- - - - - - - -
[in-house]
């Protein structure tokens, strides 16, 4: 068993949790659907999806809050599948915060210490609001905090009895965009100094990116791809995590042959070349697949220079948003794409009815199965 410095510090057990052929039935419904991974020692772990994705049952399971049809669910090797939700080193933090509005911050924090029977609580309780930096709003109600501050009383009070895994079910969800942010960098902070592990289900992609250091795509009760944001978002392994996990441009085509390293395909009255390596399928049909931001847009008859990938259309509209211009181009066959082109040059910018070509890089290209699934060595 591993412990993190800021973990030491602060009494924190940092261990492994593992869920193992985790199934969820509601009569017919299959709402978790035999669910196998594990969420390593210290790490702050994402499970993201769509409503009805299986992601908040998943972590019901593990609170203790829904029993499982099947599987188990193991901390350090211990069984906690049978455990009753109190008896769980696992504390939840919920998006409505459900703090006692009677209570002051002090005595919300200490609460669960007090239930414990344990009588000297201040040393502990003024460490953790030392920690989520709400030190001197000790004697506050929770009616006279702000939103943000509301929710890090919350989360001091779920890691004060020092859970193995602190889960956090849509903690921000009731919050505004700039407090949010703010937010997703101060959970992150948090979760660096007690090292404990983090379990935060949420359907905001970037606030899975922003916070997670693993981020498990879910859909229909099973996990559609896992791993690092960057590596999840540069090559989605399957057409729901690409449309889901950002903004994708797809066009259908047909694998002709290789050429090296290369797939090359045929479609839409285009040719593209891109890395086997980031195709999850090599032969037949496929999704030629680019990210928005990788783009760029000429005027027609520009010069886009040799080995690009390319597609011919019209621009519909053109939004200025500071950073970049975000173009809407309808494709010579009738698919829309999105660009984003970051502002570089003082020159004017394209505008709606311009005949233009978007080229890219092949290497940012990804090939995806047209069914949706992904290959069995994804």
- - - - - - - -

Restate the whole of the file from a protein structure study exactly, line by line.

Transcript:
[in-house]
């Protein structure tokens, strides 16, 4: 068993949790659907999806809050599948915060210490609001905090009895965009100094990116791809995590042959070349697949220079948003794409009815199965 410095510090057990052929039935419904991974020692772990994705049952399971049809669910090797939700080193933090509005911050924090029977609580309780930096709003109600501050009383009070895994079910969800942010960098902070592990289900992609250091795509009760944001978002392994996990441009085509390293395909009255390596399928049909931001847009008859990938259309509209211009181009066959082109040059910018070509890089290209699934060595 591993412990993190800021973990030491602060009494924190940092261990492994593992869920193992985790199934969820509601009569017919299959709402978790035999669910196998594990969420390593210290790490702050994402499970993201769509409503009805299986992601908040998943972590019901593990609170203790829904029993499982099947599987188990193991901390350090211990069984906690049978455990009753109190008896769980696992504390939840919920998006409505459900703090006692009677209570002051002090005595919300200490609460669960007090239930414990344990009588000297201040040393502990003024460490953790030392920690989520709400030190001197000790004697506050929770009616006279702000939103943000509301929710890090919350989360001091779920890691004060020092859970193995602190889960956090849509903690921000009731919050505004700039407090949010703010937010997703101060959970992150948090979760660096007690090292404990983090379990935060949420359907905001970037606030899975922003916070997670693993981020498990879910859909229909099973996990559609896992791993690092960057590596999840540069090559989605399957057409729901690409449309889901950002903004994708797809066009259908047909694998002709290789050429090296290369797939090359045929479609839409285009040719593209891109890395086997980031195709999850090599032969037949496929999704030629680019990210928005990788783009760029000429005027027609520009010069886009040799080995690009390319597609011919019209621009519909053109939004200025500071950073970049975000173009809407309808494709010579009738698919829309999105660009984003970051502002570089003082020159004017394209505008709606311009005949233009978007080229890219092949290497940012990804090939995806047209069914949706992904290959069995994804």